Thank you Ashley

2 years ago

https://www.duolingo.com/GrandaUrso

...?

2 years ago

https://www.duolingo.com/SteveLando
SteveLando
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This was very sad to hear, and I truly believe they think about it in the wrong way. Of course they need to focus on big languages (there are a few to go) but once and a while they should also initiate courses on smaller languages, both in regard for the passion but also because this will make god PR and spread the word faster and in a more favourable way automaticly, there are many smaller or endangered languages that will hype in the media if Duolingo puts a focus on it, there is a very big demand and interest for those languages around the world, but very few means. Duolingo should aim at being an extraordinaly language site, not an ordinary one! To wait around for the White house to take action seems like a very big vaste of time.

2 years ago

https://www.duolingo.com/SteveLando
SteveLando
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"we are still focused on growing our user base. Because of that... we can't really launch a course unless it has real potential to help us grow either through a large user base or through media. "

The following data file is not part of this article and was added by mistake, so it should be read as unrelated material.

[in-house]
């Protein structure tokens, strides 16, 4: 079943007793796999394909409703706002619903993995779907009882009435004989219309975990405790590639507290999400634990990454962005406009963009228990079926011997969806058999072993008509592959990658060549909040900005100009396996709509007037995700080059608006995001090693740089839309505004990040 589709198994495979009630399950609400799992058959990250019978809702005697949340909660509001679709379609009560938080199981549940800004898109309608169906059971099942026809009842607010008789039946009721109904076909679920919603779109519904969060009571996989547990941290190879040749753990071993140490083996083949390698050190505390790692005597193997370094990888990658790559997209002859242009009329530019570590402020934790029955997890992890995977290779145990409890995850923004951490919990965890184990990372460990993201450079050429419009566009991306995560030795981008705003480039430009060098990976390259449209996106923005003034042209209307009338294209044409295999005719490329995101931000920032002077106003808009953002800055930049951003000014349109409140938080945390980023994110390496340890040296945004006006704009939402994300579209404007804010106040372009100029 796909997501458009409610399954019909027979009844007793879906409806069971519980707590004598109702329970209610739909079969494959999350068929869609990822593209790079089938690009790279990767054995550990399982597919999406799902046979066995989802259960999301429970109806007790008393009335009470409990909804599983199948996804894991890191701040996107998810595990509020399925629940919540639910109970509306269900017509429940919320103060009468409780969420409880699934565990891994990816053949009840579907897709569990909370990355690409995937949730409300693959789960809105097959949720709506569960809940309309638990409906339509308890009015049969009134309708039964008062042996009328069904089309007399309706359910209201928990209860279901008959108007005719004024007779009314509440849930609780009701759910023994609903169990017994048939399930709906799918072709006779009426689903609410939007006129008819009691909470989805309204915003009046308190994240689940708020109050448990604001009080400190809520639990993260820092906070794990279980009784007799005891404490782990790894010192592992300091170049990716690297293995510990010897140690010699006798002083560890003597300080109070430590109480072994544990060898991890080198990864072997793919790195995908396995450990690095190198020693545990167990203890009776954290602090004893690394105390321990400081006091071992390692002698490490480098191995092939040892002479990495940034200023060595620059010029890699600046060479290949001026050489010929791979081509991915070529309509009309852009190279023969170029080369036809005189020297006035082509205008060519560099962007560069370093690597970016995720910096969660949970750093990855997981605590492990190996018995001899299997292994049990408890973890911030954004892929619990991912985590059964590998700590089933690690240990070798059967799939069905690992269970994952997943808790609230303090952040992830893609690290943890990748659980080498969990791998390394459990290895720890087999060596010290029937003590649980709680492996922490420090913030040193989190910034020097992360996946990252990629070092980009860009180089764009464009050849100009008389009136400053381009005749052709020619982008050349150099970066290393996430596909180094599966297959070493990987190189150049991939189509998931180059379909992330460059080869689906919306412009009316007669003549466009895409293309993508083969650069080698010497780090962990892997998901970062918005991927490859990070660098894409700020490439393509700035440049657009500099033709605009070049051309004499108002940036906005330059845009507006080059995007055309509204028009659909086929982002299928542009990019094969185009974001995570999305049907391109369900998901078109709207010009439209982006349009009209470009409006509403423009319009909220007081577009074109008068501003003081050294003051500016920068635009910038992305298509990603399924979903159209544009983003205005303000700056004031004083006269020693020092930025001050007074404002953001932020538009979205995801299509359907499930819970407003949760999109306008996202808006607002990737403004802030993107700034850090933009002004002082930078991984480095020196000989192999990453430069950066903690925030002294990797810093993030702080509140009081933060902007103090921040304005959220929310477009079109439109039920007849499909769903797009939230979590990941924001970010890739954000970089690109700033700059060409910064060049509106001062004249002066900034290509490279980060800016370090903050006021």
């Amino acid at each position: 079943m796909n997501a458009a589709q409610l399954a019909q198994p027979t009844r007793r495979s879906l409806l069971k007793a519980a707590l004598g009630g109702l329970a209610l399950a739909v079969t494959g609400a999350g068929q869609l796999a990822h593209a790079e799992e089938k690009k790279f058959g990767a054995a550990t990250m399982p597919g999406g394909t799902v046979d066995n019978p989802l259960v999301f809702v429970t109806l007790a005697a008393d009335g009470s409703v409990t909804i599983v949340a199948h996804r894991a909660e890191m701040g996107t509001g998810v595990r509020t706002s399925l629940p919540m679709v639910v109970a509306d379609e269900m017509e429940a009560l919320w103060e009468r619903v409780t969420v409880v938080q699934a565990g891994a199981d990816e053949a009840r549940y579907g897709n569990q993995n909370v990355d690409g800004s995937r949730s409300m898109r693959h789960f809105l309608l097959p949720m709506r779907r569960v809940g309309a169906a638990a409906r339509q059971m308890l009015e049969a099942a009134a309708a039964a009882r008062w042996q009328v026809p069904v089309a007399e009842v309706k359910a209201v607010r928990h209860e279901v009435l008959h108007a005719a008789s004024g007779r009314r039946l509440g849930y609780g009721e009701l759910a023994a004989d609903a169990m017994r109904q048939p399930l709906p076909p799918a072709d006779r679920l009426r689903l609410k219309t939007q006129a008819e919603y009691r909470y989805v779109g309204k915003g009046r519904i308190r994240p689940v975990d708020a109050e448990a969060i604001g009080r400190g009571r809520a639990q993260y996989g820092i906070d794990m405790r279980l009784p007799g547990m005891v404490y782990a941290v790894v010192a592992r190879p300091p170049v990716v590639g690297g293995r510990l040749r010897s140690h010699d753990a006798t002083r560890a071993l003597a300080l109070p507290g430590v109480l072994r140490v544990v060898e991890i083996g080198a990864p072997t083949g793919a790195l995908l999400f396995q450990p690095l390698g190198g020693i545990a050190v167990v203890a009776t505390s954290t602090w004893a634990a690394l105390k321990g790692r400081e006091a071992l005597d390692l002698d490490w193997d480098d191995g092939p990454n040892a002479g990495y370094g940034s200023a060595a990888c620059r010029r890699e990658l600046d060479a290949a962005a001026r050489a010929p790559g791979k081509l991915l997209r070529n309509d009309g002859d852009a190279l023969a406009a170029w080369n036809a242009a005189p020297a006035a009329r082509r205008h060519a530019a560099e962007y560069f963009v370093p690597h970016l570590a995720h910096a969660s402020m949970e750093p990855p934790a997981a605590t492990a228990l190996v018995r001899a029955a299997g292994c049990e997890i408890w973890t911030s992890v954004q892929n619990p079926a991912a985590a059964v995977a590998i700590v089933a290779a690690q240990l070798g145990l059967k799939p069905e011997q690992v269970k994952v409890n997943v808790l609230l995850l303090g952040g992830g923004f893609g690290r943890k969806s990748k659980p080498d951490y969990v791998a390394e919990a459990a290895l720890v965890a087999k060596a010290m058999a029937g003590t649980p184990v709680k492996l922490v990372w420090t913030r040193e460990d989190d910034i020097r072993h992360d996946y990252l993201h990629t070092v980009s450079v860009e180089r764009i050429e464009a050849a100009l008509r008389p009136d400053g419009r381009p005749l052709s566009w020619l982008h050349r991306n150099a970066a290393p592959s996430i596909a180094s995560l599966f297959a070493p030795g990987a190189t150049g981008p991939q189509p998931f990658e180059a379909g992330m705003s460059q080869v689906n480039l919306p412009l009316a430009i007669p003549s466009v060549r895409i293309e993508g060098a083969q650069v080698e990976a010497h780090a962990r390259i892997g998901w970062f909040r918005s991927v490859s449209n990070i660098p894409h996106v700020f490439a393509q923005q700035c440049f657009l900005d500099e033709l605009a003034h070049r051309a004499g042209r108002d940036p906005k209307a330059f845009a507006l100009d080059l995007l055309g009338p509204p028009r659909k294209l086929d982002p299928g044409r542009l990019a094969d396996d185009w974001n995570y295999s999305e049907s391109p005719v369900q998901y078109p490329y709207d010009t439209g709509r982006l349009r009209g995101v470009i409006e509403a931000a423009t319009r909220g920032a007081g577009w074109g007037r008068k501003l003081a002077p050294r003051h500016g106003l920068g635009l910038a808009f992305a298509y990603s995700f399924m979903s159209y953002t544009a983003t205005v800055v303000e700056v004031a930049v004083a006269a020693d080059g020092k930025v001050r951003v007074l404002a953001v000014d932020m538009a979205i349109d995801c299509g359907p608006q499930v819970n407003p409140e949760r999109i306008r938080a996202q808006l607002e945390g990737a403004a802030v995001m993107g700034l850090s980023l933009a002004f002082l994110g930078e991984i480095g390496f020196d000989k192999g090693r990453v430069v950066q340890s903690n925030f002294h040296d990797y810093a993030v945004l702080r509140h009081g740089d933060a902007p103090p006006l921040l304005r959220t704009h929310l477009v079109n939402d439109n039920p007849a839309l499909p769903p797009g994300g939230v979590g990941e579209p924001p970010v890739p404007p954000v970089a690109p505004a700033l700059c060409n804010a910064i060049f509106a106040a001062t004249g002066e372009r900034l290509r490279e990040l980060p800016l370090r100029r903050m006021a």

As Luis says here (in the link below) Duolingo is by far the biggest platform for language learning on the internet, and also growing very fast - which makes the above argument very awkward.

https://www.duolingo.com/comment/15695026

2 years ago

https://www.duolingo.com/SteveLando
SteveLando
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Like this, someone just did an add (the first) in the revived Cornish language, and of course, that's in the media and social networks right away:

http://www.mirror.co.uk/tv/tv-news/tv-ice-cream-advert-first-8010339

2 years ago

https://www.duolingo.com/MihangelDunn

I am for Mohawk to be included in the mix of Native Languages

1 year ago

https://www.duolingo.com/solidgitarius
solidgitarius
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Because of that... we can't really launch a course unless it has real potential to help us grow either through a large user base or through media.